Create your blog with TYPO

General Information

Typo is a Ruby on Rails application and in this article you can find how to install Typo v. 4.1.1 easily in a few steps on FreeBSD 6/7.

Requirement

The only requirement is to have already installed in your machine Ruby, Ruby on rails and some other required gems by Typo (mongrel, mysql, mysql, rcov, rspec, xmpp4r, flexmock, hoe, ruby-debug and ruby-debug-base). Follows my local gem complete list with package name & version :

  1. *** LOCAL GEMS ***
  2. actionmailer (1.3.6)
  3. actionpack (1.13.6)
  4. actionwebservice (1.2.6)
  5. activerecord (1.15.6)
  6. activeresource (2.1.0)
  7. activesupport (1.4.4)
  8. cgi_multipart_eof_fix (2.5.0)
  9. cmdparse (2.0.2)
  10. columnize (0.1)
  11. daemons (1.0.10)
  12. ezcrypto (0.7)
  13. fastercsv (1.2.3)
  14. fastthread (1.0.1)
  15. flexmock (0.8.2)
  16. gem_plugin (0.2.3)
  17. highline (1.4.0)
  18. hoe (1.5.3)
  19. linecache (0.43)
  20. mime-types (1.15)
  21. mini_magick (1.2.3)
  22. mongrel (1.1.5)
  23. mongrel_cluster (1.0.5)
  24. mysql (2.7)
  25. rails (1.2.6)
  26. rake (0.8.1)
  27. rcov (0.8.1.2.0)
  28. rspec (1.1.4)
  29. ruby-debug (0.10.1)
  30. ruby-debug-base (0.10.1)
  31. rubyforge (1.0.0)
  32. rubygems-update (1.1.1)
  33. sources (0.0.2)
  34. xmpp4r (0.3.2)

As you can see I use rails v. 1.2.6 and this is main reason that I use the 4.1.1 version of Typo (the last Typo version is 5.0.3 and is fully documented on the official site of Typo), but you’ll need RoR 2.x version.

Installation

Let’s start building our Typo-4.1.1 blog:

Download typo-4.1.1.tgz (use fetch or wget or via ftp)

$ fetch http://rubyforge.org/frs/download.php/20466/typo-4.1.1.tgz

Extract it in your rails work directory

$ cd my-rails-work-dir
$ tar -zxvf typo-4.1.1.tgz

If you take a look no at your rails work directory you’ll see that typo-4.1.1 rails app directory is created. Before proceeding I suggest you to rename your blog in order to add later more blogs in the same rails work dir.

$ mv typo-4.1.1 MyWonderfulBlog

That’s it. Now i’m ready to configure in a few step my new blog. All work will be done inside MyWonderfulBlog directory.

Configuration

Go in ~/MyWonderfulBlog/config/ and copy database.yml.example as database.yml

$ cp database.yml.example database.yml

Note: The application is already developed so you can choose to work directly in production environment. Truely, there is no need to select development, but if you do so, there is always an easy way to switch from development to production environment. If you prefer to work in development environment just replace prod with dev in the following steps.

Let’s check database.yml with our favorite editor. In production environment you’ll only need to leave the production section. I’ll change the database names – I’ll use more than one blogs in the same system – so I don’t want my databases to have the same name. I’ll use a safe mysql username & password as the following:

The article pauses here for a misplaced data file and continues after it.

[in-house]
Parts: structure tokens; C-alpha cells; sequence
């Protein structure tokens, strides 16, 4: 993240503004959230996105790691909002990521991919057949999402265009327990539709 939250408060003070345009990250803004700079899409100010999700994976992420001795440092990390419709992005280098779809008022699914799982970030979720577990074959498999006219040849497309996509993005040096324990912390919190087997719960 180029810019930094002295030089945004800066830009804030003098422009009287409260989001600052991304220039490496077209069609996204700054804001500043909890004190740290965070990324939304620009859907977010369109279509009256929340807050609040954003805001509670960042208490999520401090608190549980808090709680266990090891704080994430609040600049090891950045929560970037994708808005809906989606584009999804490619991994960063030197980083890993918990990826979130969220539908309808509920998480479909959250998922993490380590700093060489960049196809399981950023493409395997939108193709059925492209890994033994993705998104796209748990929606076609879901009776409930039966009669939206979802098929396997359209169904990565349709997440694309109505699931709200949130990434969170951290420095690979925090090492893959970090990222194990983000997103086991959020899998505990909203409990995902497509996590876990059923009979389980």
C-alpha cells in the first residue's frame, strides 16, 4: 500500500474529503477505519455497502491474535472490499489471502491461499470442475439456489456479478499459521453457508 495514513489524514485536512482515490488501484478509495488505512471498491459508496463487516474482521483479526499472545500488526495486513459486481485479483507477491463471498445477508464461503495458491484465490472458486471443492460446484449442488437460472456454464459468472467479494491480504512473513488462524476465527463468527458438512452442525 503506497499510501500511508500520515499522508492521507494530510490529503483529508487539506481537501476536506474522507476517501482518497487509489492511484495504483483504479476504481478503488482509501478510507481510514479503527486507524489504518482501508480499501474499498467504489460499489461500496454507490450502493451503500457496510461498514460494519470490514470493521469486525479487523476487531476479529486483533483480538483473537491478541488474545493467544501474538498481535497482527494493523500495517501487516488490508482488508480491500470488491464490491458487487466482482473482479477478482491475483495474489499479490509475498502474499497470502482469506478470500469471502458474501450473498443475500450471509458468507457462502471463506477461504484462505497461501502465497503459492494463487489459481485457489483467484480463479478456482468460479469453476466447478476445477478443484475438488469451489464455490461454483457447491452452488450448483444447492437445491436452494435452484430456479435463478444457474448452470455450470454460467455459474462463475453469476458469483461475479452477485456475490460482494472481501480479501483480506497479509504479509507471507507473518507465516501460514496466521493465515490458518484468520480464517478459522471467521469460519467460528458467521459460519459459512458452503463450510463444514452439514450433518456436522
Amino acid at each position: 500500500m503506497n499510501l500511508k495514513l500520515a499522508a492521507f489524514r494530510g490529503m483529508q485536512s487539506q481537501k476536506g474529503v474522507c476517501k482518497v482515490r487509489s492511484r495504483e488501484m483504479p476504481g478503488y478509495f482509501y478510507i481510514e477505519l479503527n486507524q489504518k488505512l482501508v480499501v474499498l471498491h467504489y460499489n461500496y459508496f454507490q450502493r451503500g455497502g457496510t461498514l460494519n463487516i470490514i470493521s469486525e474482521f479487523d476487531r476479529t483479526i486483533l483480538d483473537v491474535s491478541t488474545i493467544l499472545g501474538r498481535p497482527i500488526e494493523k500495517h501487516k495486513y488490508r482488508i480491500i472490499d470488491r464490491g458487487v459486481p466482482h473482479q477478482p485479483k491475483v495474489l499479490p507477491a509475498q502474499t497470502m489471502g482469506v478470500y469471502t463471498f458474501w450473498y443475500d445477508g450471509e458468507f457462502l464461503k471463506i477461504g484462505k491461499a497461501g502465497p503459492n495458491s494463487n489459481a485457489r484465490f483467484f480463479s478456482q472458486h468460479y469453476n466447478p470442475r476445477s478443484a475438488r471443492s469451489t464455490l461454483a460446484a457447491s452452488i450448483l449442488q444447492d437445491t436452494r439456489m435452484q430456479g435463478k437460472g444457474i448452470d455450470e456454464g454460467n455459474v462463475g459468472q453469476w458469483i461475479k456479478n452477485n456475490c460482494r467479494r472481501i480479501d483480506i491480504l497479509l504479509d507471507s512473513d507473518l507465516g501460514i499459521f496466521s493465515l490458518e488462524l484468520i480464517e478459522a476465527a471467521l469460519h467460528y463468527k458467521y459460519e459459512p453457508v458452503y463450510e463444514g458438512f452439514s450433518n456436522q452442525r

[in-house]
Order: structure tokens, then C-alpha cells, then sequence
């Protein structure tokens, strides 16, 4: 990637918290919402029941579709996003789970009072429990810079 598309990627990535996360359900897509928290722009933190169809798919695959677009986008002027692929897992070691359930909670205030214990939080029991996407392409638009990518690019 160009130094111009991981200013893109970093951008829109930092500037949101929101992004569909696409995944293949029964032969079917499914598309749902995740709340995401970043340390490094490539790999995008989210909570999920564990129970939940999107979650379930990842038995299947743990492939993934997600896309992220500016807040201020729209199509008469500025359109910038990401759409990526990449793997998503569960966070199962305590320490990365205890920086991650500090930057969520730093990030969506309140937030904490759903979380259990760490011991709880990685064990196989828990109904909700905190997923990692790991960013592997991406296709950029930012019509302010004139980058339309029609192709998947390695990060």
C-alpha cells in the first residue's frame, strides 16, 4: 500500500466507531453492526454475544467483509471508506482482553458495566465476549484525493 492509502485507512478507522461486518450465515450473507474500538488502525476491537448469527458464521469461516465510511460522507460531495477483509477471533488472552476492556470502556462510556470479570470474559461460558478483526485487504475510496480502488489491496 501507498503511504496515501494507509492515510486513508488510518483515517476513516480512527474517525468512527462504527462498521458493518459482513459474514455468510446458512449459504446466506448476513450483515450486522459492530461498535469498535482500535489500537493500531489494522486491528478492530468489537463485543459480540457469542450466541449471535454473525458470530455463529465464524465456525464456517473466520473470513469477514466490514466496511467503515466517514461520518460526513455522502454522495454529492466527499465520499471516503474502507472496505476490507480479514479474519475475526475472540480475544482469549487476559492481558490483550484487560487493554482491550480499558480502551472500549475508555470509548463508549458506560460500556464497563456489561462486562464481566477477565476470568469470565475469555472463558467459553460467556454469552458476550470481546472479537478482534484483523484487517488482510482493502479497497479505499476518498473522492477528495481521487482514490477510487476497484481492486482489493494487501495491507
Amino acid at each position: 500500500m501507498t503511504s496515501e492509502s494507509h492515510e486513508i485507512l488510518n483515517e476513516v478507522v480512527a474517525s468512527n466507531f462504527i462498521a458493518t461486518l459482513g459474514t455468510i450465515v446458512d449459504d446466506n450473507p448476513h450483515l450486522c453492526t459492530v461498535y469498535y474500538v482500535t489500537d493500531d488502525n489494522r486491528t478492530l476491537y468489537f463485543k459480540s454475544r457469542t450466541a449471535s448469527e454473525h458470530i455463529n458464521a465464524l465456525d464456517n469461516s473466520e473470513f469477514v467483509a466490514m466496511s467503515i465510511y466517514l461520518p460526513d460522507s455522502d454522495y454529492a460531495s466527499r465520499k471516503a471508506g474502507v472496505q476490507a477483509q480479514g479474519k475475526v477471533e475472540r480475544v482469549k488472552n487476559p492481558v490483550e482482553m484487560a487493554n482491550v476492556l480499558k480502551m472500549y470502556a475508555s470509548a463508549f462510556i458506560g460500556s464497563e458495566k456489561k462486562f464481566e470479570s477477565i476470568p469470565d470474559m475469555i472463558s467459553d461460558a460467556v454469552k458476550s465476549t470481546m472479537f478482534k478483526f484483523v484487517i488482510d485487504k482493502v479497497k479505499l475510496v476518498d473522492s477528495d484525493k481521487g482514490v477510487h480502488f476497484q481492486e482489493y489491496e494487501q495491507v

production:
  adapter: mysql
  encoding: utf8
  database: wonderfulblog_prod
  username: safesql
  password: mysqlko9
  socket: /tmp/mysql.sock

Now It’s time to create my database

$ mysqladmin -u root -p create wonderfulblog_prod

…and it’s done.

Grant privileges at the db user: safesql for the production database wonderfulblog_prod

$ mysql -u root -p
Enter password:

Welcome to the MySQL monitor.  Commands end with ; or g.
Your MySQL connection id is xxx
Server version: 5.0.51a FreeBSD port: mysql-server-5.0.51a

Type 'help;' or 'h' for help. Type 'c' to clear the buffer.

mysql> grant all privileges on wonderfulblog_prod.* to 'safesql'@'localhost'
identified by 'mysqlko9';
Query OK, 0 rows affected (0.09 sec)

mysql> flush privileges;
Query OK, 0 rows affected (0.05 sec)

mysql> q
Bye

Populate your database with the typo app data. The right way to act is with the magic “rake db:migrate” command, but with the version 4.1.1 this doesn’t work. Use instead:

$ rake migrate RAILS_ENV='production'

Note: In development environment use simply “rake migrate”

Rake will extract all necessary items in your database.

That’s all! Now Typo is ready to run! I use Mongrel to fire up my rails apps, because Mongrel it’s easy to setup, run & control. Once Mongrel is set up with a single command I get in production my application (the typo in this case, but similarly works with any app). You have only to select a port (default 3000, I use 8921 in this example), use the flag -d (daemonized – runs in background) and specify the production environment (if you don’t use the flag -e, Typo select development environment by default).

$ mongrel_rails start -d -p 8921  -e production

Open your browser and point to http://localhost:8921/admin. It’s important to put a username & password in order to safe your blog.

After that you can access the administration interface ( http://localhost:8921/admin ), and view the results at http://localhost:8921.

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